“(Feels Like) Heaven” is one of those tracks that, if you have lived in the 80s or if you are just interested in the music of the decade, you must know. The new wave band Fiction Factory pushed the right button to make that magic track, but they also recorded two full albums that we encourage you to listen to. We have talked with Kevin Patterson, singer of the Scottish band that will be playing next 24th of August in the Belgian W-Fest.
—Kevin, your first band, where you played with some of the musicians that would later form Fiction Factory, was The RB’s. Back then you were more into ska, right? What do you remember of those days?
—To be more exact, I played in a New Wave band before The RB’s called Street People with Eddie from FF. That was back in about 1978. We played original songs mostly written by me and covers of songs by Magazine and the John Foxx version of Ultravox! For me, Ultravox! (with the exclamation mark) is the one true Ultravox and I’ve got really good memories of that time. But you asked about The RB’s…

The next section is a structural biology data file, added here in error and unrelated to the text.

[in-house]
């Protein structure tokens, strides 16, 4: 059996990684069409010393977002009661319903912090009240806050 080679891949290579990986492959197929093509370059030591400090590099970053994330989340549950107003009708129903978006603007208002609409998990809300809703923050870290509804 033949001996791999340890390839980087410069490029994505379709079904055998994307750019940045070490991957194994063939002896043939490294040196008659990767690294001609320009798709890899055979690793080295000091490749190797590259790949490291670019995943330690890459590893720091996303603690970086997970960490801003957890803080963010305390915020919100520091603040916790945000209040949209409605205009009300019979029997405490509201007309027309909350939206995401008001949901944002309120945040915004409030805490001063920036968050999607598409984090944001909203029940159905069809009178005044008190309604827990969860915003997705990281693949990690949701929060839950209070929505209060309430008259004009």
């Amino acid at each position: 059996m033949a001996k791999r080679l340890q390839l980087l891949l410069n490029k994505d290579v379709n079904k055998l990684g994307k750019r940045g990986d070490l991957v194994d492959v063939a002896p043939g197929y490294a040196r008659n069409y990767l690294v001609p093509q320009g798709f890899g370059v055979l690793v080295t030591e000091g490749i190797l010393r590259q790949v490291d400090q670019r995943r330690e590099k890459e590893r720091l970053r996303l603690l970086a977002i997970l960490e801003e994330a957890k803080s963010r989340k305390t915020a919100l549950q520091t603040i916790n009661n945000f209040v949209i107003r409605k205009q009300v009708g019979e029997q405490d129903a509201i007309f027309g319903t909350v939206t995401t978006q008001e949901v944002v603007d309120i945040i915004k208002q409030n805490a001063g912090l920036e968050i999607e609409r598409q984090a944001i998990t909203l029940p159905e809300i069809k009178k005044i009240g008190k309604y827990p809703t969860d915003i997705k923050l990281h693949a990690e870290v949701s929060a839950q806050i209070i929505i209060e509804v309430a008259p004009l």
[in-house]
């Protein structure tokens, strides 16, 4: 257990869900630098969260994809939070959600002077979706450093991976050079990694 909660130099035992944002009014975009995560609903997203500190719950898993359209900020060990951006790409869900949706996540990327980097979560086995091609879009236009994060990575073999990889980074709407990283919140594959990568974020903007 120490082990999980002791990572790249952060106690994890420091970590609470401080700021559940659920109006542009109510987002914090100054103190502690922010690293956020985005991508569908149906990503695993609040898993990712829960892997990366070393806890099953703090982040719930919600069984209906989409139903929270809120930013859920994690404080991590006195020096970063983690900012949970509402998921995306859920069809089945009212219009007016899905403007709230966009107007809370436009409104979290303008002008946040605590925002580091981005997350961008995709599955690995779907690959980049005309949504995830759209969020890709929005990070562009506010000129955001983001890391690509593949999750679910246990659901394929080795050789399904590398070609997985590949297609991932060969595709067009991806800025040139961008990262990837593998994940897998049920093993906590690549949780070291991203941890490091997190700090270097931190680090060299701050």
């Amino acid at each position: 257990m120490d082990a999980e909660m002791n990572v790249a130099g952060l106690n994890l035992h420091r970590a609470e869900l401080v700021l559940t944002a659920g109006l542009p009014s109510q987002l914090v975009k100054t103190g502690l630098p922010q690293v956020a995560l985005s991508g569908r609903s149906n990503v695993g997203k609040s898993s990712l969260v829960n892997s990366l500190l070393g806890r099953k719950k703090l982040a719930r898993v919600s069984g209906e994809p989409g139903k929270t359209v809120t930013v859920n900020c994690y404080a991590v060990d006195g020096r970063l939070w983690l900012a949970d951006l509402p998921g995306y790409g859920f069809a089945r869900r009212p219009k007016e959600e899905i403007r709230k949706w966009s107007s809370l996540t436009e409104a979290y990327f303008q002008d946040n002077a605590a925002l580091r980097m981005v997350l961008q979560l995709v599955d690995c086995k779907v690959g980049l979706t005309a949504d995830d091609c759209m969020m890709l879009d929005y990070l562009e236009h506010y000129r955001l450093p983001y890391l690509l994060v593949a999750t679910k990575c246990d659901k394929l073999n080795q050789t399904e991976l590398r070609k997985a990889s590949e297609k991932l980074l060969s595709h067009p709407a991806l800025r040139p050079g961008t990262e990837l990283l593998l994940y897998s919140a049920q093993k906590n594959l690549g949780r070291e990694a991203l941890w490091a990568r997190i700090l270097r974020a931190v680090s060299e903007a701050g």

The RB’s or, to give them their original name, The Rude Boys was the first band where I felt we were strong enough musically and live to maybe go further than just playing in Scotland. My memories of the time are just a big blur of energy from playing gig after gig – in the last year that I was in the band, we played well over 300 gigs – some of us while also holding down full-time jobs. It seems like we did so much in not an awful lot of time – maybe 18 or 20 months: ditching all those early covers we played and writing all our own songs, all that live playing, two singles and an album, being the support act for a couple of well-known bands of the time. We did so much, but then came those unfortunate ‘musical differences’…
—So, why did you decide to end that band and start Fiction Factory?
—Those unfortunate ‘musical differences’! The RB’s was a big band (8 members) and it could only hold together for so long. Some of the band was very – I would say too easily – influenced by musical fashions and trends and that wasn’t how I wanted the band to develop. So Chic (FF’s guitarist) and I left, shortly followed by Eddie (FF’s keyboard player) and that’s where – after a little bit of “OK, what now?” – Fiction Factory started.